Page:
The word NO: How does something that looks and sound so simple have such weighted implications? In general, for women especially, saying no is not something we are taught. We learn quickly to put others first and forget about our needs in the process. How do you get back to yourself? It starts with setting boundaries in your relationships and your external commitments. Recently, I have begun to extract myself from more and more external commitments. This in turn has allowed me to say ‘yes’ to myself and the people I care the most about in the world. Basically the more I say no, the more my life becomes my own again. Guilt has been my biggest obstacle in setting these new boundaries. It’s possible that the guilt may always be there, but the relief and open space in my life far outweighs any negativity.
“No is a complete sentence.” -Anne Lamott
When asked to do something that I know in my gut isn’t right for me, a simple ‘no’ will suffice. If you have come to peace within yourself about your decision, all you need is a ‘no’ and nothing else. Justifications offer up loopholes to the other person that may allow them to hook you back into a yes. Saying no and meaning it is the equivalent of telling your child ‘because I said so’. If I’m saying it, then that’s all you need to hear. Of course, being caught off guard with a request or facing a person directly can throw you off your course. A wise friend once shared this tactic with me: defer to a later time, say you need to check your schedule or check in with your spouse or partner first. Then, when you’ve had some time to gather up your courage and craft an articulate response, you can circle back with your ‘no’. Those of us new to the No Game may need a buffer like this until we get more comfortable saying no as soon as we feel it.
I have found saying no to someone I care about is often the hardest kind. I have learned that if the person respects me, they are able to handle the ‘no’ gracefully. I am finding that saying no shows me clearly who in my life cares about me as a person as opposed to what I can do for them. So, really, saying no is a great way to parse out who authentically cares about you. I’m not saying that there won’t be painful realizations along the way, but in the long run, it feels better to be in relationships with people who accept you as you are without having to earn their approval.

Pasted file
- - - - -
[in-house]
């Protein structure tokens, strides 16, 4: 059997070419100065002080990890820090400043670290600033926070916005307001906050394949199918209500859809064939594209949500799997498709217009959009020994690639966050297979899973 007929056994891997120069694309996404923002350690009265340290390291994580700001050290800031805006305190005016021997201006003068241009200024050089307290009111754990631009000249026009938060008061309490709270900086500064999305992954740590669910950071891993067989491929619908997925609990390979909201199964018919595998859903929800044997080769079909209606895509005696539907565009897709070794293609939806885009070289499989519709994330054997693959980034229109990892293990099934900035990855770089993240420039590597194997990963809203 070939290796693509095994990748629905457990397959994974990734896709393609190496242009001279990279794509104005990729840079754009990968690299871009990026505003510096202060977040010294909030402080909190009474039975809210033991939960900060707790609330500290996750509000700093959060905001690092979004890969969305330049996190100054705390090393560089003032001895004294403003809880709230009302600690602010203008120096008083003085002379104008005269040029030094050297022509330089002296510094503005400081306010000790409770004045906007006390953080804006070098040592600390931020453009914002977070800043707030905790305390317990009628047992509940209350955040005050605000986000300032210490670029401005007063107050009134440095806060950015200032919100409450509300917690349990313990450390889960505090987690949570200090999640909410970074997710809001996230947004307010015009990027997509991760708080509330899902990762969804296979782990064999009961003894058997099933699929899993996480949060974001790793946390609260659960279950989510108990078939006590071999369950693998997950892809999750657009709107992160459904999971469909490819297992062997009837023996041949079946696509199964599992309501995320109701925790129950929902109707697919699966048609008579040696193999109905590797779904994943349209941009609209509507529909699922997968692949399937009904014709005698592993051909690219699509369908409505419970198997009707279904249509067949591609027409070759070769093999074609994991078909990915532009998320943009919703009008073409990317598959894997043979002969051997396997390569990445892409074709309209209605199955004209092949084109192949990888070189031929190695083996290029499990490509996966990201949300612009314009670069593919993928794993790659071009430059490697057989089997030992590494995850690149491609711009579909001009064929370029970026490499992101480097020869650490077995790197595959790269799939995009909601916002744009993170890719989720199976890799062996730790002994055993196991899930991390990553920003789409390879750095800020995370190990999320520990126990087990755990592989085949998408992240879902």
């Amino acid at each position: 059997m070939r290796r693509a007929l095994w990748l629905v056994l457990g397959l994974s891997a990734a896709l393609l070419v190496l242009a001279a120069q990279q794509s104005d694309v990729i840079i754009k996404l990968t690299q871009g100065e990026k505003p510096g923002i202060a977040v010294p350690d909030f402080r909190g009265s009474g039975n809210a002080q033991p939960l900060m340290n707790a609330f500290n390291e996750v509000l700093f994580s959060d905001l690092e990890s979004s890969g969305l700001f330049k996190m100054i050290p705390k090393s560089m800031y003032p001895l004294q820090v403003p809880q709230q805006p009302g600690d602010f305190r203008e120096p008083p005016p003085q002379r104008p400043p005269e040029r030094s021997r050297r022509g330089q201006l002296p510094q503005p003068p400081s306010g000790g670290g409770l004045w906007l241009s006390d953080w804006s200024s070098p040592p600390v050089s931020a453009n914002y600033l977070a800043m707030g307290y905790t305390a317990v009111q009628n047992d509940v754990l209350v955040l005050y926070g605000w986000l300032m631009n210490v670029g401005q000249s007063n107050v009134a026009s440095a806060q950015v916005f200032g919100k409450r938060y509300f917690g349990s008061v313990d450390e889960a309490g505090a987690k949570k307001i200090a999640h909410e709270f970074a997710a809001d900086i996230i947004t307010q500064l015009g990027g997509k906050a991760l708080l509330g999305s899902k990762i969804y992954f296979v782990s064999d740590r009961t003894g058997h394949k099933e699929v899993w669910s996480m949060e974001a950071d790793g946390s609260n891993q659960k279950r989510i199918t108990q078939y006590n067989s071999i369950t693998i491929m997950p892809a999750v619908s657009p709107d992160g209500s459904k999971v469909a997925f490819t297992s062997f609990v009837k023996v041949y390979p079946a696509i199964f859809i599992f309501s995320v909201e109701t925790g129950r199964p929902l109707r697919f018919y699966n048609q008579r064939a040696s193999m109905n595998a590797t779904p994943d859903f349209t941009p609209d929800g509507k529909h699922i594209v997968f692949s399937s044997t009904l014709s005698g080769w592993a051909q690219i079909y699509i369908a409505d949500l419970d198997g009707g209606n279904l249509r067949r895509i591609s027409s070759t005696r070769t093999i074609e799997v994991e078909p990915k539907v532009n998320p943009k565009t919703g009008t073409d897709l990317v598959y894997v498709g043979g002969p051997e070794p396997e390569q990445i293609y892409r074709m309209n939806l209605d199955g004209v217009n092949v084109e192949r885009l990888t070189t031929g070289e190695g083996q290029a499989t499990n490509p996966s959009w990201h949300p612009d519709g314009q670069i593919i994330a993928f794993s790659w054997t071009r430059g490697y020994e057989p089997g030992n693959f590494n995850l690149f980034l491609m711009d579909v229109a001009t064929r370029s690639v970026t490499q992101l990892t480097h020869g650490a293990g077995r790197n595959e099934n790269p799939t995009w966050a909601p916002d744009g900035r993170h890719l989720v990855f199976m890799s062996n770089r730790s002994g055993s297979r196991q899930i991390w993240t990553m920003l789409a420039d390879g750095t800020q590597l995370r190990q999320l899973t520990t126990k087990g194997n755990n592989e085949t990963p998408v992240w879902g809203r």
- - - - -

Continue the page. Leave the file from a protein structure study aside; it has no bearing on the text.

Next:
When someone is genuinely interested in you and your well-being, when they run up against a no from you, they may take the time to ask you some details about your decision. You can tell rather quickly when someone is asking because they care and not because they are trying to find that manipulative loophole like I mentioned above. If you are feeling manipulated, keep it short and sweet. In some instances, I have found if I am friendly with a person, sometimes I am comfortable explaining my ‘no’ a little bit more. There are some explanations that I feel comfortable sharing and some that are private and personal. On occasion, I will share the private and personal if the other person has earned my trust. It helps to remember all of us are complicated human beings with complicated lives. A ‘no’ that doesn’t seem justified on a surface level could have many deep layers to it that aren’t seen or known by many people.
“Be kind, for everyone you meet is fighting a battle you know nothing about.” —Wendy Mass
I recently had lunch with a friend that I have continued to say ’no’ to concerning a non-profit that we both are involved in. She is someone I trust and I finally shared some of my personal reasons that ’no’ is where I am at right now and will be for the foreseeable future. Her response was awesome. “Only you can know what you need to do to take care of yourself. When you have that figured out, do that.” Not only did she accept my ’no’ with grace, she cared enough to encourage me to stand strong in my ‘no’.
At the end of the day, the world keeps spinning if you say ‘yes’ or ’no’. Wouldn’t you rather enjoy your day than have it given over to too many outside responsibilities and commitments? The answer is yours to give.
Written by Diana DeVaul, MSW and Parent